In 1766 he obtained his doctorate from the University of Leiden, and subsequently returned to Geneva in order to practice medicine.
Vieusseux is remembered for his pioneer work with neurological disorders. In 1806 he provided an early clinical description of bacterial meningitis — this being in regards to an 1805 epidemic of the disease in the vicinity of Geneva. In 1887 Anton Weichselbaum (1845–1920) of Vienna isolated the agent of meningitis, now known as meningococcus.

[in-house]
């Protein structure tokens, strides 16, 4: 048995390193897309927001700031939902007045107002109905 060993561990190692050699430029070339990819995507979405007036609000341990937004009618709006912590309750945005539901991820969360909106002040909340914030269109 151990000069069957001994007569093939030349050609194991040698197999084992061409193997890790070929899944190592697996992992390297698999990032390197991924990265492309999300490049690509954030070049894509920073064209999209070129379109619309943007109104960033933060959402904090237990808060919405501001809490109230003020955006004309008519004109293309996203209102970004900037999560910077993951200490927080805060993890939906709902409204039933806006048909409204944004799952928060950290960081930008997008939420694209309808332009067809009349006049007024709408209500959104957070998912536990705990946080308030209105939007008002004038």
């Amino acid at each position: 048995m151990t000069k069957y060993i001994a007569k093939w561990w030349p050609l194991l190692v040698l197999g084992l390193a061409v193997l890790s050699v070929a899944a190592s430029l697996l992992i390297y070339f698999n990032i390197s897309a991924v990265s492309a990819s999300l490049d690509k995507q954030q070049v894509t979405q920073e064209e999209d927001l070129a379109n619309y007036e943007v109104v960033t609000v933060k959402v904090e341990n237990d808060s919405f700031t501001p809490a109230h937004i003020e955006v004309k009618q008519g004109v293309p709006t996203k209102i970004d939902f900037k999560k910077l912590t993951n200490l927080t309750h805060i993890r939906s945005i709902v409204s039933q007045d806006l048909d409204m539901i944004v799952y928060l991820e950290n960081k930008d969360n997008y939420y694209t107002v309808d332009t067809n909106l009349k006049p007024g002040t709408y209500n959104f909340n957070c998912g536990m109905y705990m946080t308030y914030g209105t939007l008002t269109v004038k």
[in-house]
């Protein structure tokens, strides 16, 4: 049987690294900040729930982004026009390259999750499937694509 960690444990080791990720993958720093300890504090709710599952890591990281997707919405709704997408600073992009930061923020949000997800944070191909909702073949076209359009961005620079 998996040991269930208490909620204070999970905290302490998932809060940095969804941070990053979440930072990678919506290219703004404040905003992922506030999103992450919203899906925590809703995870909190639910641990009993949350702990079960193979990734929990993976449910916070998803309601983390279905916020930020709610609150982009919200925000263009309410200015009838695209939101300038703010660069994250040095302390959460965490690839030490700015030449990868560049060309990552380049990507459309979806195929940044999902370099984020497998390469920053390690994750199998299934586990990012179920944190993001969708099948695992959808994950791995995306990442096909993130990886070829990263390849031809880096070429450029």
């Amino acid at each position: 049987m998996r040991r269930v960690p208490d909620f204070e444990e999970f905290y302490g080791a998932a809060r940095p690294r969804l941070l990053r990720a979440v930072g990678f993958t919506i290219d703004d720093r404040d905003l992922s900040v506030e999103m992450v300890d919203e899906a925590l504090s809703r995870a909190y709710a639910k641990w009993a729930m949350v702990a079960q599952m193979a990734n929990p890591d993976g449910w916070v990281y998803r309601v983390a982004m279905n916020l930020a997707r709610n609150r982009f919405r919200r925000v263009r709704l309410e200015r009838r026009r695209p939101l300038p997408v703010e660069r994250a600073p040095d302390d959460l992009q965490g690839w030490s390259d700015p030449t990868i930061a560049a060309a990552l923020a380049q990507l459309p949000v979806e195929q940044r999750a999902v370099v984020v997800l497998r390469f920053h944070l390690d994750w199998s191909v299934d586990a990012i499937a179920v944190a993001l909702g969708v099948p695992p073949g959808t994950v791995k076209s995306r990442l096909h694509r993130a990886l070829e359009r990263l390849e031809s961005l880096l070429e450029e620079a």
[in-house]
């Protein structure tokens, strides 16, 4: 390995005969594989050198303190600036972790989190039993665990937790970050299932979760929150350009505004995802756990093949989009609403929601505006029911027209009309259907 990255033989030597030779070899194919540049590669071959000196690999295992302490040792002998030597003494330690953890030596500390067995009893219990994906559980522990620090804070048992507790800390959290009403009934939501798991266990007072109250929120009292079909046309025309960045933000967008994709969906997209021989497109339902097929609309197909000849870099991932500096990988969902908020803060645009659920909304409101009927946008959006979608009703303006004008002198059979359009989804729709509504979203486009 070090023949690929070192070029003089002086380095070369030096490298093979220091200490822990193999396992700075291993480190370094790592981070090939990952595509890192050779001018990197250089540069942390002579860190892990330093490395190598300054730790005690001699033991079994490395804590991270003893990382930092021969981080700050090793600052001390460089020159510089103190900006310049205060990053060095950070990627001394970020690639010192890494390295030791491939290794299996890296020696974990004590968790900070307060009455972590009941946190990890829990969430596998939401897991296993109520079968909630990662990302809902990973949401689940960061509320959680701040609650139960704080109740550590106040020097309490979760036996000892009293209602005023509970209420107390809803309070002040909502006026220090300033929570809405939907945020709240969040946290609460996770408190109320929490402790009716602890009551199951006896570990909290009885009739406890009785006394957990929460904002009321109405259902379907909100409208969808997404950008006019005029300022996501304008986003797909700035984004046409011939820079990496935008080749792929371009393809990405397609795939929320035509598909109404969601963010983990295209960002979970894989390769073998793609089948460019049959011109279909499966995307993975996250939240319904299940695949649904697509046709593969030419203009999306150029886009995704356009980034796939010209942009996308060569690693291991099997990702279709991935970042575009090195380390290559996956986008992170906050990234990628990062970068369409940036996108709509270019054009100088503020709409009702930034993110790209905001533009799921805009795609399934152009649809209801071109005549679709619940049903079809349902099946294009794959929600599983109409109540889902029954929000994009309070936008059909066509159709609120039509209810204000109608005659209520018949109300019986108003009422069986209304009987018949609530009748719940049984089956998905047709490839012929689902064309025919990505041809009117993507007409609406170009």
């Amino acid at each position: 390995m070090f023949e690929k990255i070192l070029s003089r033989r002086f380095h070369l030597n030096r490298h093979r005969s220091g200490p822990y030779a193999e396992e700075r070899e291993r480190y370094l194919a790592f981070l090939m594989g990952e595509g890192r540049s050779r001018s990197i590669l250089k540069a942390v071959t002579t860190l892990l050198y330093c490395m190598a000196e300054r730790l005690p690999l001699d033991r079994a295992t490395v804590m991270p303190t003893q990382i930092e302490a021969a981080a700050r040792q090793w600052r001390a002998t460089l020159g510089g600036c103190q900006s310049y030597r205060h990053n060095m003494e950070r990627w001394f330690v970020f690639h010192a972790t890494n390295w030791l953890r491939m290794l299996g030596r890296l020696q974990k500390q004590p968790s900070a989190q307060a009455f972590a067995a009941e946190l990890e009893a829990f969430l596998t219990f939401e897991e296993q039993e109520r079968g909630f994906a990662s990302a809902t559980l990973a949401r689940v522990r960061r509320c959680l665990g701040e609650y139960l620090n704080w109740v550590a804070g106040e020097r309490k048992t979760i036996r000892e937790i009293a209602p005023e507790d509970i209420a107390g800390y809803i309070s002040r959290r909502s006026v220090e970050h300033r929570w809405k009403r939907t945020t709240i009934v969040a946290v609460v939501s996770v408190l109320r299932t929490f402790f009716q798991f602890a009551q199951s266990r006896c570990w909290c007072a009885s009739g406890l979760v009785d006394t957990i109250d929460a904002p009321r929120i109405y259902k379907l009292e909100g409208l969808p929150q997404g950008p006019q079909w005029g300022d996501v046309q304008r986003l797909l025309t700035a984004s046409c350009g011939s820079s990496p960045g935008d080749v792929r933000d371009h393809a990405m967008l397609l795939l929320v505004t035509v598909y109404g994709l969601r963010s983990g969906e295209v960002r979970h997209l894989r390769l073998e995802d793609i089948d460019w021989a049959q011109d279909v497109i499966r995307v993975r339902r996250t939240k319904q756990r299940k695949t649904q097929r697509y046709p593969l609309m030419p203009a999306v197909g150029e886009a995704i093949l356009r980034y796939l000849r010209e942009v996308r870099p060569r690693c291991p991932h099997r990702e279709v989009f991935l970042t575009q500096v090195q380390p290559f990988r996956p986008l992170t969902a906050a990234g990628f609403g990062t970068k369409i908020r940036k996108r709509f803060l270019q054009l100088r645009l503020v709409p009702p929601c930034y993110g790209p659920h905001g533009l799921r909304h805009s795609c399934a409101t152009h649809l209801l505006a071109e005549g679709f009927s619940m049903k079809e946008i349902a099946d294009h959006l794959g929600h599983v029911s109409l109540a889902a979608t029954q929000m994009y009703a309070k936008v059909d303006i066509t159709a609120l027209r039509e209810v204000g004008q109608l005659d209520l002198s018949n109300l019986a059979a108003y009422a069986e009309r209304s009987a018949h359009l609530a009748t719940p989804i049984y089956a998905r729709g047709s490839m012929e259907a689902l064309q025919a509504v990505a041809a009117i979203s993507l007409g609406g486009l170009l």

In 1808 he provided the first clinical description of lateral medullary infarction to the Société médicochirugicale de Genève, and in 1810 described this condition to the Medical and Chirurgical Society of London. However, this disease was later to become known as "Wallenberg's syndrome", named after neurologist Adolf Wallenberg (1862–1949), who in 1901 provided a precise anatomical description of the disorder from an autopsy. Vieusseux also distinguished himself as an early advocate of vaccinations for treatment against smallpox.
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